By Joseph Hamrick
The Commerce Journal
I was listening to my cd on my way to work Monday afternoon when I heard a rumbling in my car. I turned off my cd and the sound became louder. It soon became hard to steer so I had to pull over to see what was happening to my car.
I pulled into the shoulder on 224 and got out to see what had happened. Sure enough, my front drivers side tire was flat. “Great,” I thought. “Guess what I get to spend my paycheck on this time.”
I’ve had to change a few tires in the past, and my dad showed me as a kid how to take care of a car, so I didn’t need anyone to pull over to try and help me. And guess what? No one did.
In the 20 or so minutes it took me to crank the excruciatingly slow jack on my car, I had at least 30 cars pass, none slowed down to see if they could be of assistance or offer condolences for my tire. Nope, they all sped right by me, never slowing down or anything.
One car almost ran me over. He came two feet from hitting me. And half my car was off the shoulder and into the grass, so he was into the shoulder by a tire. The gust it created almost knocked me down to the ground.
This is East Texas. This is Hunt County. This is the belt buckle of the ‘Bible belt’ and not a soul stopped to help me. Not one. Having a flat tire upset me. Having no one stop to offer any help to a fellow human being was disheartening.
A few weeks ago, my pastor at C3 preached a sermon over Matthew 20:29-34. We’ve been in Matthew for a few years because he preaches through a book in what is called exegetical preaching, which I like because it makes you preach over the hard teachings of the Bible and not just on what you are comfortable with. (That’s another article for another day)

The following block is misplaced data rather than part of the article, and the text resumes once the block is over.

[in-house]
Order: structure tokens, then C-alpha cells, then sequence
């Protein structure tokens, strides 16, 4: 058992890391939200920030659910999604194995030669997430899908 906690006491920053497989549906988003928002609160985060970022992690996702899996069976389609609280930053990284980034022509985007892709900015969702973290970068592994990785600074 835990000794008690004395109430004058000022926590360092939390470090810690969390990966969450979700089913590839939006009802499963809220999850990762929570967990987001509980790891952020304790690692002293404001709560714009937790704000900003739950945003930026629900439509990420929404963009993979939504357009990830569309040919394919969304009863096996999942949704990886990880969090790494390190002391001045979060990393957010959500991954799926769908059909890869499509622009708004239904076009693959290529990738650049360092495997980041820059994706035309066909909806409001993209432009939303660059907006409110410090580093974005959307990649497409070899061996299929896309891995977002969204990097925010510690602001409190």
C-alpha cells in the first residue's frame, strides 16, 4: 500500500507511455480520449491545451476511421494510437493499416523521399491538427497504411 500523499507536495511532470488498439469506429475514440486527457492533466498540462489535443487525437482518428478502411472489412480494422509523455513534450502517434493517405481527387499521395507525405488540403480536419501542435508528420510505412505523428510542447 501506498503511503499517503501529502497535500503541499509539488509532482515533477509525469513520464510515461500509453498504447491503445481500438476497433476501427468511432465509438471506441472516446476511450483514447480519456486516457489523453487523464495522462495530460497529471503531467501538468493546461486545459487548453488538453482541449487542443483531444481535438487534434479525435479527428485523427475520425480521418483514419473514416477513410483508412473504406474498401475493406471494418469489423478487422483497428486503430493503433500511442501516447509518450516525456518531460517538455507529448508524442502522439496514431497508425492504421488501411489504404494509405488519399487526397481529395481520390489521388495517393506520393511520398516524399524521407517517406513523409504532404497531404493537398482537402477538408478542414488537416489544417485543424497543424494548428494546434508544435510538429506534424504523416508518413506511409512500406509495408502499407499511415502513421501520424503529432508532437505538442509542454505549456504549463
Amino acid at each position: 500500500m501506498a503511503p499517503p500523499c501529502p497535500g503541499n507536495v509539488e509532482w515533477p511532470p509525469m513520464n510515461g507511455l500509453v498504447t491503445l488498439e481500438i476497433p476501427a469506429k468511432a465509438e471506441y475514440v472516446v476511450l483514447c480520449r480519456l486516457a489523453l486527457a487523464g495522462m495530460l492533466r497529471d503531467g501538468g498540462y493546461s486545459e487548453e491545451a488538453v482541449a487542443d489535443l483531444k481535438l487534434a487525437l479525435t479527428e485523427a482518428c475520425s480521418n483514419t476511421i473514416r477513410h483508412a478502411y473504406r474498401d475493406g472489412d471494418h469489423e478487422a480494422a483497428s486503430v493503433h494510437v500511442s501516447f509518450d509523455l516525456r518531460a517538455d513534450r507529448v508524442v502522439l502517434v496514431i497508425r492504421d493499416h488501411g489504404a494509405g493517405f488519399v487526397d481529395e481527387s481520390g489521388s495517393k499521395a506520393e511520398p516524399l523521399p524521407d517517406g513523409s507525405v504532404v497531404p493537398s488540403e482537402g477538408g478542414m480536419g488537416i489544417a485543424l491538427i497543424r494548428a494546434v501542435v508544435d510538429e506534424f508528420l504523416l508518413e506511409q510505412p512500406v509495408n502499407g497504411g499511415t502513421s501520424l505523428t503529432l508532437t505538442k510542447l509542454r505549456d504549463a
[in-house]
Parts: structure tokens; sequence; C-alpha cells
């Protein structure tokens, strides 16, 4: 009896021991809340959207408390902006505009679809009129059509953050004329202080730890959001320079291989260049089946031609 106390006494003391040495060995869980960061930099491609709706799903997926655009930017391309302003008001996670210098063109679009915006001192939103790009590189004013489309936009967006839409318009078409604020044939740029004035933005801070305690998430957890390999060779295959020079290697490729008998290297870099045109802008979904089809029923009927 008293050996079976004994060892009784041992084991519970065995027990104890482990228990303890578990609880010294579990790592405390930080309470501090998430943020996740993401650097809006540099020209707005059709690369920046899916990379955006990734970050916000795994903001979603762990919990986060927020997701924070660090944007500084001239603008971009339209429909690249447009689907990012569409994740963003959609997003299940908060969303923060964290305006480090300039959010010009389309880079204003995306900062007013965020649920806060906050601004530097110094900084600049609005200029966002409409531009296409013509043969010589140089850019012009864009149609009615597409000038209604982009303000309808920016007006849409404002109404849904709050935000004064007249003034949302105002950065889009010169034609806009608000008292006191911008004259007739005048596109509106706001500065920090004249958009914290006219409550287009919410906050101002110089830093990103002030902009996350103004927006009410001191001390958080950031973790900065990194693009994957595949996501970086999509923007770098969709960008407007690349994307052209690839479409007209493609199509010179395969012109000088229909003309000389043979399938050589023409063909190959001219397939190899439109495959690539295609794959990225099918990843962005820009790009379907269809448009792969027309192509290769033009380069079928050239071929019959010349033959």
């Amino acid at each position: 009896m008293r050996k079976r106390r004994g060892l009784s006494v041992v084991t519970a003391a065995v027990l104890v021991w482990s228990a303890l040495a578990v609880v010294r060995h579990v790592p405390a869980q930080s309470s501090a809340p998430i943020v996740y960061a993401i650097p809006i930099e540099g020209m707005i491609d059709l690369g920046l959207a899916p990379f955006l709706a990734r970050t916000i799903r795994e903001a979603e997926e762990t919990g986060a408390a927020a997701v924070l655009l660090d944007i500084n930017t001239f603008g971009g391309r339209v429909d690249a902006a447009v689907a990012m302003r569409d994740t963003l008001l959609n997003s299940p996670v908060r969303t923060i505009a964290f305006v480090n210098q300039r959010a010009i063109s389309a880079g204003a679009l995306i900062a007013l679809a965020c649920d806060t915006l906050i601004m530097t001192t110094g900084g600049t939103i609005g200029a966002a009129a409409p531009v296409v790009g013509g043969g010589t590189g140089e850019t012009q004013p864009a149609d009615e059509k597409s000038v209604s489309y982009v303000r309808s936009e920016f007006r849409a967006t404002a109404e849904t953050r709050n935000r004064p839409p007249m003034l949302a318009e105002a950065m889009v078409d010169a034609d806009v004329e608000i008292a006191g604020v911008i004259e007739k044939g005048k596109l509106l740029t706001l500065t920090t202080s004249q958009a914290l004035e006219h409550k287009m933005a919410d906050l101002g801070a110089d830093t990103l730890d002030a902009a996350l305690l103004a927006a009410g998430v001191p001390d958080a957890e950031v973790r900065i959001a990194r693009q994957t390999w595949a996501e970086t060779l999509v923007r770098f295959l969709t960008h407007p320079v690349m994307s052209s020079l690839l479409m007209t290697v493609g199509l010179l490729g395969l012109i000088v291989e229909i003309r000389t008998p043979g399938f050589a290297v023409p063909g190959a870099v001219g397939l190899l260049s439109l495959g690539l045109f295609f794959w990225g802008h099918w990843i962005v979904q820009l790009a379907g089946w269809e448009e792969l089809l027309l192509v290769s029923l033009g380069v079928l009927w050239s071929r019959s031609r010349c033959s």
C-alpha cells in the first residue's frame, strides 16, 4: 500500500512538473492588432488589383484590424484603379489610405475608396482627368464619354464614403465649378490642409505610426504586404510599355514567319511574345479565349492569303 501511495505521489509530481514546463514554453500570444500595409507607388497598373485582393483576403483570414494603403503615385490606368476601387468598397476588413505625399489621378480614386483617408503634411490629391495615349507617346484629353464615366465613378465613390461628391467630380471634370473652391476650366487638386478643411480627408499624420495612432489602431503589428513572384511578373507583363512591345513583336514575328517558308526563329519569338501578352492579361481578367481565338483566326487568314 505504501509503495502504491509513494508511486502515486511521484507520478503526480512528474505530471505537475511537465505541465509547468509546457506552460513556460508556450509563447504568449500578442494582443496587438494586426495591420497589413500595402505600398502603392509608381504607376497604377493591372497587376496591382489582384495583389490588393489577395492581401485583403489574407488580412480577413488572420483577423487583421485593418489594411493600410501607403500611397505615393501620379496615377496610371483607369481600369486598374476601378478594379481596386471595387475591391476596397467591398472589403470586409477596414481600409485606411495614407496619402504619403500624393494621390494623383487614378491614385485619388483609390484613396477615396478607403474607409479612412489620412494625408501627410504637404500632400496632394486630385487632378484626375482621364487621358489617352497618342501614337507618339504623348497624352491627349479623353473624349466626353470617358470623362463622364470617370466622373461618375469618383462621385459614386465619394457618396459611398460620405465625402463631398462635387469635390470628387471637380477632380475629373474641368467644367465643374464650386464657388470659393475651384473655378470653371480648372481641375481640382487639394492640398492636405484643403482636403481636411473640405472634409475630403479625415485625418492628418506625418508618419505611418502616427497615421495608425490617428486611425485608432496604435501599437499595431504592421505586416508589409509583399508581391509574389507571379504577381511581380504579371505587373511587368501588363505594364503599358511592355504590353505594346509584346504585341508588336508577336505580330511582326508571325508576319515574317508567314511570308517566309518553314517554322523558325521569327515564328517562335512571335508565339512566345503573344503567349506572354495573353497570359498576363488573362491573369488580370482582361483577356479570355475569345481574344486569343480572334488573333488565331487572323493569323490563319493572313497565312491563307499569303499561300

But in this passage, Jesus is walking to Jerusalem, where He knows he is about to take upon the sins of His people. Very weighty stuff. And here He is walking to the culmination of what His ministry is all about, when He hears the screams of two blind men, “Lord, have mercy on us, Son of David!” The gread crowd that followed Him told the blind men to be quiet, because Jesus would be too busy to help the likes of two blind men. But what did Jesus do? He stopped. He stopped and asked what He could do for them. He embraced the interruptions in His life and used them for God’s glory.
I say this, knowing that there have been times that I have not stopped to help, and maybe just offered a short prayer for them. Then I am reminded of James 2:15-17, and I need to practice what I preach. In those verses, James says that if you simply say to someone, be healed or be filled with food, what good is that if you do not meet their physical needs?
There are people in need everywhere. Please don’t be too busy to miss an opportunity to serve.